I say surprising not because the new Heli-M is a pleasure to shoot–that, I expect from Mathews’ top-end bow–but because I did not expect such a short, light bow to shoot as well as it did.
But first, after reading the review I posted here last month of the new Bowtech CPX and CPXL, in which I described the bow’s performance and listed my shooting results at 30, 40, 50, and 60 yards, a reader asked: “But do you like it?” It’s true, I never really addressed that. So, the answer is: Yeah, sure. Quiet, smooth, fast, well-built–what’s not to like? The CPX’s draw cycle is a little more aggressive than what I prefer for hunting, and because a longer bow doesn’t typically present a problem for me in the field, I like the smoother-drawing CPXL a little better, which shot exceedingly well all the way out to 60 yards. But that’s just me. You might have no trouble with the CPX’s draw and might love the blazing 355-IBO speed.
In the end, I’m happy to tell you what I like, but more important, I think, is for me to describe the bow’s characteristics and performance and let you decide if that fits what you like.
And now back to the Mathew’s Heli-M. Let me begin by saying, I like this bow. (There.) It was a pleasant surprise. I’ve said a number of times here that I’m leery of the short-and-light craze because, as a rule, longer, heavier bows shoot better. I’ve also said that there are exceptions to that rule–and the Heli-M is a notable one.
At just 30-inches long and 3.5 pounds, it is plenty short and light enough to make me skeptical about the prospects of holding it steadily on target. But when I shot the bow, I found that whatever instability may be inherent in its wispiness is nearly cancelled out by how well it balances and how naturally it points. (Interestingly, I shot it better without a stabilizer.)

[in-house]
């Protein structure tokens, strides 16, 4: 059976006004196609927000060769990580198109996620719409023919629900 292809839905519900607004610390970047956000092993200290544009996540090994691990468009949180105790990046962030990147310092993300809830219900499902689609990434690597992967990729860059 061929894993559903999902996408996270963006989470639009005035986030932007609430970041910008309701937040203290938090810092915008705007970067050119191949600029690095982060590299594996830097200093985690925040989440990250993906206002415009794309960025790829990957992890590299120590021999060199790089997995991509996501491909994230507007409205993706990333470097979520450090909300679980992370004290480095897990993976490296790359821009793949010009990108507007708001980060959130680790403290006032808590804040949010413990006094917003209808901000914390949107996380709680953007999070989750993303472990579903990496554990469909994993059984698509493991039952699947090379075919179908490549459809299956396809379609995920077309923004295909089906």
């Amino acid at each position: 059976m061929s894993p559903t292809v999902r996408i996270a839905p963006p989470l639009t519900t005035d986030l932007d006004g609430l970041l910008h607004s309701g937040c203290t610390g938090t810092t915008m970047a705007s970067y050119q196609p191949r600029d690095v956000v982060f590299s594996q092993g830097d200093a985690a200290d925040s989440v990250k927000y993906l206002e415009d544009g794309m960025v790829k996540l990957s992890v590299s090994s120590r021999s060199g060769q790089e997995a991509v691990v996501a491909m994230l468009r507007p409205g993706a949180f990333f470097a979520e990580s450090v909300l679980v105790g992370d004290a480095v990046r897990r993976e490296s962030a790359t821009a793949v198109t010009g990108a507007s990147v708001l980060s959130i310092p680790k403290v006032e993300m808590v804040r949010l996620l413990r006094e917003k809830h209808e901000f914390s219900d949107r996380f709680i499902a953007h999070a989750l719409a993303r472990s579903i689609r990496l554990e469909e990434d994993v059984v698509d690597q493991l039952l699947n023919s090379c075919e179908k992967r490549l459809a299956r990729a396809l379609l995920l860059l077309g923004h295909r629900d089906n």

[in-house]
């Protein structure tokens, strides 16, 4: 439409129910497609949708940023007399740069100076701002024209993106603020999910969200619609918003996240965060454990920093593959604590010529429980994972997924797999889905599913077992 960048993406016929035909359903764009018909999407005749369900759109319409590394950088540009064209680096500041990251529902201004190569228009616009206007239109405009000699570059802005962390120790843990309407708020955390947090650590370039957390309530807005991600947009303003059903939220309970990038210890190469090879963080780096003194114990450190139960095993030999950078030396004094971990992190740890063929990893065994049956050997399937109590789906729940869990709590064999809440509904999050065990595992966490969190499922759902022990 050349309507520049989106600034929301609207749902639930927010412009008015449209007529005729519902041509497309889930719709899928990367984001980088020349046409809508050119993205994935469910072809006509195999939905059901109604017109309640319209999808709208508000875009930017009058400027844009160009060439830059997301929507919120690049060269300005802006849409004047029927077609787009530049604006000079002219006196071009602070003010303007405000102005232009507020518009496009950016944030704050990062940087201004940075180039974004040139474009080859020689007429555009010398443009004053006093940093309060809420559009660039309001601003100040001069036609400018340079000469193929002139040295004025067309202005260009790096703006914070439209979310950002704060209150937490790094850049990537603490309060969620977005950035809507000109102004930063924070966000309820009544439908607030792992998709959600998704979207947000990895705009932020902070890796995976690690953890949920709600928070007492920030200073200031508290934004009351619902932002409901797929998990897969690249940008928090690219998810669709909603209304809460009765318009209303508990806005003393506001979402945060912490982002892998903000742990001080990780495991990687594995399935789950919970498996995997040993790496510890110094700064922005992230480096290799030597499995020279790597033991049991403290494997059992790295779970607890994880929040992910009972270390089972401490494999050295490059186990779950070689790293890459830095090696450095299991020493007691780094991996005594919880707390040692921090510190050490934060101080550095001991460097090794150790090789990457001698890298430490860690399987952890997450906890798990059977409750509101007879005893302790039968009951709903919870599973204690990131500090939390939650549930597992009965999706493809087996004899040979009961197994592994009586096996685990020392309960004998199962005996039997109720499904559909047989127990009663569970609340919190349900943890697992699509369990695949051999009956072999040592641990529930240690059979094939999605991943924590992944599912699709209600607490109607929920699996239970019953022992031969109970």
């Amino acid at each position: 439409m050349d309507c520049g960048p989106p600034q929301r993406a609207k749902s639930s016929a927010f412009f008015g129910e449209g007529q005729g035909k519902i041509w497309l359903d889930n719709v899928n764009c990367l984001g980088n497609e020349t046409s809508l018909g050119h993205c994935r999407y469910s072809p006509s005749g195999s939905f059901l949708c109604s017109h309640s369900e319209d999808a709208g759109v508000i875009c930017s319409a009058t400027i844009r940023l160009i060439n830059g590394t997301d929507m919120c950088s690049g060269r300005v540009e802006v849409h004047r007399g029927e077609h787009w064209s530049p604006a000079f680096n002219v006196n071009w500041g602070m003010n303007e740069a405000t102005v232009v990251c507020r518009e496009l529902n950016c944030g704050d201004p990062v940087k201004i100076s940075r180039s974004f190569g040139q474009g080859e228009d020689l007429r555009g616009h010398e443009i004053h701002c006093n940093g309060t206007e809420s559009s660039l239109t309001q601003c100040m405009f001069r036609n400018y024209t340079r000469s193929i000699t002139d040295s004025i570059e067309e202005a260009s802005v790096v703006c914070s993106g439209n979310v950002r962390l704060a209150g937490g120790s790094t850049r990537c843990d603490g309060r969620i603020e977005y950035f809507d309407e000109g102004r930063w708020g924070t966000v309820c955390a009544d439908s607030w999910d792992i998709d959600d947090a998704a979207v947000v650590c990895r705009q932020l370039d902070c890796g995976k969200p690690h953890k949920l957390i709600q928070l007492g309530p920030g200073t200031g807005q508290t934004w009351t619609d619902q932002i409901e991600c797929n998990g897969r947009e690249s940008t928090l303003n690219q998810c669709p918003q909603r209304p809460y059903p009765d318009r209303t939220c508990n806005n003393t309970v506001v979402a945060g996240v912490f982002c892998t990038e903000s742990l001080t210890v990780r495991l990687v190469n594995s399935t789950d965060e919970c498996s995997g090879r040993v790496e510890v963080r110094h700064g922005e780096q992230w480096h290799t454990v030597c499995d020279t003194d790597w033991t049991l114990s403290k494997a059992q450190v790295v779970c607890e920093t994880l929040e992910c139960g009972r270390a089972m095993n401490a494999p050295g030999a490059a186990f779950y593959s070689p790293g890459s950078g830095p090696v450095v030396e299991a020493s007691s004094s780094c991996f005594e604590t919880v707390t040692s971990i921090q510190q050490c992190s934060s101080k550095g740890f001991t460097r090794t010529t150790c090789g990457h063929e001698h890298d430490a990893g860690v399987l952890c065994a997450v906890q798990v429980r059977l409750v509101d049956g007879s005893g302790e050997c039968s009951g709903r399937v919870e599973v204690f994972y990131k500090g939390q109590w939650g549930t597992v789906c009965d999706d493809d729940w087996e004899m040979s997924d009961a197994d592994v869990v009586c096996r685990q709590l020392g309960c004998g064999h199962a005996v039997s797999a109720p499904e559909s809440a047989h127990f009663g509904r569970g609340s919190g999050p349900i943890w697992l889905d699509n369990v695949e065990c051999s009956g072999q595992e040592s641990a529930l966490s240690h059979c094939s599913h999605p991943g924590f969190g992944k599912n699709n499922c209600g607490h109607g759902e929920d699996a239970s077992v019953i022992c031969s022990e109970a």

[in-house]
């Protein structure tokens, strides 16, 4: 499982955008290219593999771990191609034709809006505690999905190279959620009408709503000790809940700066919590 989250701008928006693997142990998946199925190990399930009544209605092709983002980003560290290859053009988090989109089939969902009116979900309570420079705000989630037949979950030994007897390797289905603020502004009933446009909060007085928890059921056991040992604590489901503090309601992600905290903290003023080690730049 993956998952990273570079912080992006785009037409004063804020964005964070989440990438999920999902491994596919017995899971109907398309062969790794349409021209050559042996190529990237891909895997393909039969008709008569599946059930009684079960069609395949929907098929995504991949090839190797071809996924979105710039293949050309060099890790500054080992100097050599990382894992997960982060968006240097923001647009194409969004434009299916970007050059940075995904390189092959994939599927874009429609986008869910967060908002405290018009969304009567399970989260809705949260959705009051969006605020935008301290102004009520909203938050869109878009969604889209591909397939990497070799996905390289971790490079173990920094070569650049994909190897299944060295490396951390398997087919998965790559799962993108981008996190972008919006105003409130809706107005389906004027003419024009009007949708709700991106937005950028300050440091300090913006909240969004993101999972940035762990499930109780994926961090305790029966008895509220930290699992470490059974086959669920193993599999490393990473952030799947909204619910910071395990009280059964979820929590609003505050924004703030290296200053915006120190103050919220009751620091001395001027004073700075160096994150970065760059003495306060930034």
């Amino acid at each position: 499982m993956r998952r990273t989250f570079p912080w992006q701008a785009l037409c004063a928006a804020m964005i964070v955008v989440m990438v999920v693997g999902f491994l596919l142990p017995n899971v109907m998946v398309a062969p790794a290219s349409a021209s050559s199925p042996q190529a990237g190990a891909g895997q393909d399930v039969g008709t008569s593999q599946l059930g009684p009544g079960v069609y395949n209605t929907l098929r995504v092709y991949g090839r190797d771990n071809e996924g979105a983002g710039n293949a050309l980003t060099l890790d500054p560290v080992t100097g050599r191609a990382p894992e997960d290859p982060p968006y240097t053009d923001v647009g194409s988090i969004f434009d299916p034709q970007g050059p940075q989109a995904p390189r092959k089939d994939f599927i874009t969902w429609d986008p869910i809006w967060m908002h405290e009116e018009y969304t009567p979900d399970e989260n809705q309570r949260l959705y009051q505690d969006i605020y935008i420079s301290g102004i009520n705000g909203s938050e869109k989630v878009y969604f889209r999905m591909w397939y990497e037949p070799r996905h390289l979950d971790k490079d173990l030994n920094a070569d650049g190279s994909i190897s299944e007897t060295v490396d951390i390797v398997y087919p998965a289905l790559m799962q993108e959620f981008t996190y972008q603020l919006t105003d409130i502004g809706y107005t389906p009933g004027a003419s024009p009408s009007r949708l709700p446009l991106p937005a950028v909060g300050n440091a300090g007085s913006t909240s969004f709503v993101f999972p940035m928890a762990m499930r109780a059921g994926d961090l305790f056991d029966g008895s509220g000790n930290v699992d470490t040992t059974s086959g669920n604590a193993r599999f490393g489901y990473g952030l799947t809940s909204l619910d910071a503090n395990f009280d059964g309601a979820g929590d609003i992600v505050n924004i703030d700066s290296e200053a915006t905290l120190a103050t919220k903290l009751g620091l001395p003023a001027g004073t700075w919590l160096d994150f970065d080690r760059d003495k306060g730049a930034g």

Typical of any Mathews’ single cam, this one is very smooth. The price you pay for the joy of drawing the Heli-M is a little less speed: At 332 fps IBO, it’s not slow by any means, but not blazingly fast either. It’s quiet and pleasant to shoot, although I did notice a tiny bit of jump at the shot–no big deal. Most impressive is how well it shot inside 40 yards. As usual, I shot 10 three-shot groups at 30, 40, 50, and 60 yards, and then averaged the group sizes. Here are the results:
– 30 Yards: 2.64 inches
– 40: 2.75 inches
– 50: 4.90 inches
– 60: 5.13 inches
I actually averaged a little over 2.8 inches at 40 with my first 10 groups. But figuring that this had to be an aberration–that I must have just shot a little out of my mind for that round–I did it again the next day. And I shot little over 2.7 inches. The number above is the average of both sessions. The groups at 50 and 60 are not bad either, but these groups tended to be inconsistent, with some real fliers.
In end, this very short, very light bow shot surprisingly well inside 40. And, again, it comes down to what you like. If you like a short, handy bow; if you do not need blazing speed; and if you are not apt to shoot beyond 40, I don’t think you’ll find a better choice than the Heli-M.